“The investigator began asking detailed questions about the smuggling journey, the name of the smuggler, and our destination. I learned that day that the smuggler was arrested on the same day. Several hours later, I was summoned to the Zuwara morgue to identify some of the bodies of the migrants who were on the boat. There was the biggest tragedy for me when I found the bodies of my two friends, Hamza Ait Mohand, 25, and Hamza Qirshal, 23, among the bodies.
“I was transferred to Mellitah prison in the city of Zuwara, and there began a new conflict with the smuggler, who was in a nearby cell. He came to me on the first day of my detention and severely beat me inside the cell without any reaction from the prison staff, and threatened me to change my statements or he would kill me in Libya. I was threatened daily by the smuggler himself or people working with him inside the prison, and I was threatened by the prison director, who was named Jalal. He asked me to change my statement and acquit the smuggler ‘for my own good,’ but I refused.
The smuggler, who was in a nearby cell came to me on the first day of my detention, severely beat me inside the cell without any reaction from the prison staff, and threatened me to change my statements and acquit him, or else he would kill me in Libya.
Hamza Belamouri, a Moroccan who tried to emigrate through Libya
"I stayed in Mellitah prison for 67 days, during which I contracted the Coronavirus and suffered from its severe symptoms. And despite that, medical assistance was not provided nor was I referred to a doctor despite requesting that several times. After that, I was presented to the Al-Ajilat court, and I was ordered to pay a fine of 1,500 Libyan dinars (about $325), paid by my father through his friend who lives in the city of Zuwara, and I was released on 15 September 2021. After my release, I was afraid of the smuggler and the people working with him, so I resorted to a friendly family and stayed there for a month and a half until I was able to obtain my passport thanks to my father, who traveled to Tunisia and sent it to me through a person returning to Libya.
“I have now returned to Morocco, but I have memories that I cannot forget. I faced death, lost my best friend in front of my eyes, and went through a harsh detention experience, during which I was beaten, insulted, and threatened with death.”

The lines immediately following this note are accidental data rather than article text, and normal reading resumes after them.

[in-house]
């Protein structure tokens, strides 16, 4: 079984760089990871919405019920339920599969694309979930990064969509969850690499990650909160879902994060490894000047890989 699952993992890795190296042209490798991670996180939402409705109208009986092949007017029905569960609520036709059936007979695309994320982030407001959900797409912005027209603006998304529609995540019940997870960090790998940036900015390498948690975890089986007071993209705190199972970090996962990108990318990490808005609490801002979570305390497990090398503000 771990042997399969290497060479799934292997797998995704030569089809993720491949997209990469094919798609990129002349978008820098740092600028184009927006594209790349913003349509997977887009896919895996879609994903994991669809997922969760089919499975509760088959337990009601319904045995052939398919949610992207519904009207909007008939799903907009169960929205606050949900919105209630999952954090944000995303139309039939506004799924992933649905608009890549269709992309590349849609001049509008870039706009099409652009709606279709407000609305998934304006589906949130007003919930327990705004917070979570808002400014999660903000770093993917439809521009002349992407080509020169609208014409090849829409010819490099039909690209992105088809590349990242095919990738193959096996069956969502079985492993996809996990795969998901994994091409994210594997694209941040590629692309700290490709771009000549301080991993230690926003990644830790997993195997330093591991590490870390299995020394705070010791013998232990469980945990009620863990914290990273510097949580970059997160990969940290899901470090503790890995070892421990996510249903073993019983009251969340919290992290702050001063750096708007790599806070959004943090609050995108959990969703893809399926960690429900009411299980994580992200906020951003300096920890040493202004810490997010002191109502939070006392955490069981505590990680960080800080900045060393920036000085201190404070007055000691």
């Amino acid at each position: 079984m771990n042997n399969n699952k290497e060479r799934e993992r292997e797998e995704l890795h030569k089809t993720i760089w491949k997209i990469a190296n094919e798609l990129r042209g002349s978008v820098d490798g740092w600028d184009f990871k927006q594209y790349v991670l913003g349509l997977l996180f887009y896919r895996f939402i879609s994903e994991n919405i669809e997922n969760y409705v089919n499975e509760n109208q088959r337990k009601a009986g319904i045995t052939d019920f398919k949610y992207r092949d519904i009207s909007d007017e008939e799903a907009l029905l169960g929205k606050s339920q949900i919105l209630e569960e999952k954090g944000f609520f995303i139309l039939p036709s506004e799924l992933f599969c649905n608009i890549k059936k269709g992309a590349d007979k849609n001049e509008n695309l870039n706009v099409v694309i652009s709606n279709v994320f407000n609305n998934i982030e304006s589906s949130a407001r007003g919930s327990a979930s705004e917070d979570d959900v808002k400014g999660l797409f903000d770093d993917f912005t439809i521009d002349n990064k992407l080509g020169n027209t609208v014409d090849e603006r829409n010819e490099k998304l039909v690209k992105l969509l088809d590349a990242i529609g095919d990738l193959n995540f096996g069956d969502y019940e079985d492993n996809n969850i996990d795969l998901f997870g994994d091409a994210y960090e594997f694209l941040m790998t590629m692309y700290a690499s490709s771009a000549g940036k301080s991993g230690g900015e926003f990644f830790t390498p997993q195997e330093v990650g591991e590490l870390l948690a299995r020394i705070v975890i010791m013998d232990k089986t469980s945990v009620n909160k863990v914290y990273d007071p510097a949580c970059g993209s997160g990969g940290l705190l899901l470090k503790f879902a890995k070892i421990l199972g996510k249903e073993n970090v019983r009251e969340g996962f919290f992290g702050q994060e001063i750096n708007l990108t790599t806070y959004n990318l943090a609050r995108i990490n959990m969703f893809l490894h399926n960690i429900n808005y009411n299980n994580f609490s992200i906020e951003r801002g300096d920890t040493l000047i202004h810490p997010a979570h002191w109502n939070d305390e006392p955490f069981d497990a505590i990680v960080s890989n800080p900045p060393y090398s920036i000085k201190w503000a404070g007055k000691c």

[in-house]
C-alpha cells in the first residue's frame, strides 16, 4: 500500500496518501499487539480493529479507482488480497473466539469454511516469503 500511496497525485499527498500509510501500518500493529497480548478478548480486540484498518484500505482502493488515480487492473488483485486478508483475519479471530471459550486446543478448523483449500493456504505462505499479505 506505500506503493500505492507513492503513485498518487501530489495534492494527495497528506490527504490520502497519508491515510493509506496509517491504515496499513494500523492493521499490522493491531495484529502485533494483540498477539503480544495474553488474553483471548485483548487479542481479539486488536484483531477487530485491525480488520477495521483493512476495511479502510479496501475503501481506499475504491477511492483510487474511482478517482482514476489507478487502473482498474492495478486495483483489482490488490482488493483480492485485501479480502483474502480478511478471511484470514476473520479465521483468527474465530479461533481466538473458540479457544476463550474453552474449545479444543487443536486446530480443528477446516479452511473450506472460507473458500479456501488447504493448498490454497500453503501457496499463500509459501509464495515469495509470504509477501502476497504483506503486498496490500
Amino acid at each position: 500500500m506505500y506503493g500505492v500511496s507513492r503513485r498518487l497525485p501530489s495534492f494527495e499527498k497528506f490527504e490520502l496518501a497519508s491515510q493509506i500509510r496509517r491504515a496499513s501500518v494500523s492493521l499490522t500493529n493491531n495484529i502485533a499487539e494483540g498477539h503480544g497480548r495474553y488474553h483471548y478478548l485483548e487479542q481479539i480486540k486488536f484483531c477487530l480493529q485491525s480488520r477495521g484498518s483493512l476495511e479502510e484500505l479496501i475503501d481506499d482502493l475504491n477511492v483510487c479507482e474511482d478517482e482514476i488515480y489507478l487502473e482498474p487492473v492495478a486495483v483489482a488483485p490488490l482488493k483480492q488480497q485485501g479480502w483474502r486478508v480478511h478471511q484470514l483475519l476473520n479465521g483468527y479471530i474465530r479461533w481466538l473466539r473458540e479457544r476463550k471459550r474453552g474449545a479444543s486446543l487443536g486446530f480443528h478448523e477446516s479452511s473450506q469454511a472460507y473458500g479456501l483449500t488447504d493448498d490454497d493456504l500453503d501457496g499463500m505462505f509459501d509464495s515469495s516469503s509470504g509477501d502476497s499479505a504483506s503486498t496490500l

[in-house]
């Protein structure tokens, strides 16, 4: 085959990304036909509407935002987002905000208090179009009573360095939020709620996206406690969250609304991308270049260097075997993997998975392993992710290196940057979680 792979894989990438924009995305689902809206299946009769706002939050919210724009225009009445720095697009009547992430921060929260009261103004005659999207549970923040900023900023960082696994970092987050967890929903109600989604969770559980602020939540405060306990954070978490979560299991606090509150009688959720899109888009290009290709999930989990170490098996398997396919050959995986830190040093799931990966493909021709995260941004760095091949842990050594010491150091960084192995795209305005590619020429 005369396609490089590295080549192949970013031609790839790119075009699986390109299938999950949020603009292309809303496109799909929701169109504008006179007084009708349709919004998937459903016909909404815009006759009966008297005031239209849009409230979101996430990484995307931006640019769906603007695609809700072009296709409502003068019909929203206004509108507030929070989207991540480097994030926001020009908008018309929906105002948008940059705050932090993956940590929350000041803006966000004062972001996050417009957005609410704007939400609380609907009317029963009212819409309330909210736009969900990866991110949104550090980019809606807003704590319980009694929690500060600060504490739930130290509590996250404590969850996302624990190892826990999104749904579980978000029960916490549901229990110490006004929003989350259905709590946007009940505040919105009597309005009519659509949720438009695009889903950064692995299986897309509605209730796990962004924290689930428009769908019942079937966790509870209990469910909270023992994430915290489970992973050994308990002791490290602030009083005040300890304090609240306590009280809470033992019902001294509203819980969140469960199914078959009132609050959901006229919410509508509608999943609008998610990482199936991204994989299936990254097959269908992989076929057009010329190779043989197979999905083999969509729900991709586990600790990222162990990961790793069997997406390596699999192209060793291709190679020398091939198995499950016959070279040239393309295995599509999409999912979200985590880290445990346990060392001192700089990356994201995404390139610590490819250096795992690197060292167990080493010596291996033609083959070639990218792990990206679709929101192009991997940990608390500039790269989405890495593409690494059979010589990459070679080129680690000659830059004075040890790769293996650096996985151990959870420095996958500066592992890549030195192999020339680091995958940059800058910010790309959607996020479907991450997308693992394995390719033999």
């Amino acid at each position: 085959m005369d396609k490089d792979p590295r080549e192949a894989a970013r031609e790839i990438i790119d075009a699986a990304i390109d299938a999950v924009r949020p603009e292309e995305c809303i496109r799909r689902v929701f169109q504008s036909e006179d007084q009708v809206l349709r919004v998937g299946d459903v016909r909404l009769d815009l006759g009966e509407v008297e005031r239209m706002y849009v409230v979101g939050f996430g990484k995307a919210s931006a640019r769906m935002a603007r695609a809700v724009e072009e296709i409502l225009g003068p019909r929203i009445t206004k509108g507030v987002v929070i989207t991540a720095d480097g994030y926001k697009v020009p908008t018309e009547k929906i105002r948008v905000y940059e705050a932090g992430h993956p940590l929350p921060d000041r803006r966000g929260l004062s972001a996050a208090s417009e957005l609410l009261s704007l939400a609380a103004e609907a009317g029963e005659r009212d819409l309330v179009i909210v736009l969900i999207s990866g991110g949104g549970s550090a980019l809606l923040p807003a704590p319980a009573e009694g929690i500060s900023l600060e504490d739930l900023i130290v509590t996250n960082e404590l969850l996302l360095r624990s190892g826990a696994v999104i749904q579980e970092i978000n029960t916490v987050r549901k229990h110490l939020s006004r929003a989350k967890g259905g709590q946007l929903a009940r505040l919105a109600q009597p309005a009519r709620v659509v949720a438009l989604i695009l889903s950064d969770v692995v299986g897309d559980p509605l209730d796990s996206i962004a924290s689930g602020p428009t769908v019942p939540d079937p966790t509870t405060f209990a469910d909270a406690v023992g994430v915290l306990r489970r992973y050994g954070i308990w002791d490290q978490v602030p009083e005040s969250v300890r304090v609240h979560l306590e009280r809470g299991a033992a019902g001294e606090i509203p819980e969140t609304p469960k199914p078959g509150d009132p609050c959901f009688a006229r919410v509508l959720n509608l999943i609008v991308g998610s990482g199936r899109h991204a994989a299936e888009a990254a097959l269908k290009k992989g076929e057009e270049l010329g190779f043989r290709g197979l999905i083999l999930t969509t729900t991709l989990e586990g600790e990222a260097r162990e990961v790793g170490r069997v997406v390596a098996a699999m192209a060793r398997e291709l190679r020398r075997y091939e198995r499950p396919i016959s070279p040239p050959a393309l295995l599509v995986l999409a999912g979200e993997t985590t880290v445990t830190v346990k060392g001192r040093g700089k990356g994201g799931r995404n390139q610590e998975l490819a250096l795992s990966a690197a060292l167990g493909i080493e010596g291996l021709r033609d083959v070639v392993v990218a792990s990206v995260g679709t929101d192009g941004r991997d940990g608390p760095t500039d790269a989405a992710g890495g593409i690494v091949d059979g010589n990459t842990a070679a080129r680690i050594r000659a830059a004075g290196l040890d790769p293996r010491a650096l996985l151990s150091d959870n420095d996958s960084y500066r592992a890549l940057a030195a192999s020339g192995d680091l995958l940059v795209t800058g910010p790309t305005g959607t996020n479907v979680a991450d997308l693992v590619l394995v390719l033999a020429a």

European policies aiming to limit migrants’ arrival from Libya
Over the past several years, the EU has adopted policies that have complicated the conditions of migrants and have legally restricted migration and asylum routes to Europe. This has contributed to the emergence of new illegal and dangerous paths.
Since 2015, the EU has provided about $525 million to Libya to protect its southern borders and limit the arrival of new migrants. It directed a large share of this support to strengthen LCG’s capabilities, modernize its equipment, and train its cadres to intercept migrants’ boats within the territorial waters and return them to the Libyan mainland before reaching international waters. The EU turns a blind eye to LCG’s abuses against migrants during the pushbacks, ranging from direct violence to damaging their boats and leaving those on them under the risk of drowning.
In 2021, the results of cooperation between the EU and Libya in returning migrants appeared clearly. International Organization for Migration (IOM) data show that more than 23,000 migrants were returned from the beginning of 2021 until September. This is double the total number of those intercepted throughout 2020, with most transferred to detention centers and prisons that did not meet minimum human standards for a decent living.
This bilateral cooperation between Libya and the EU became clear after the Italian Minister of the Interior, Luciana Lamorgese met the President of the Libyan Presidential Council, Mohamed Al-Manfi, on 19 April 2021. The Italian Ministry of the Interior's press release after the meeting stated that “the migration file was at the top of the agenda” and that “the two countries will continue to cooperate to enhance the security situation in Libya and combat irregular migration.”
According to information collected by Euro-Med Monitor, European support is not limited to funding and training and may extend to field coordination between the LCG and Italian forces to intercept migrant boats and endanger their lives with the violent behavior of the LCG forces.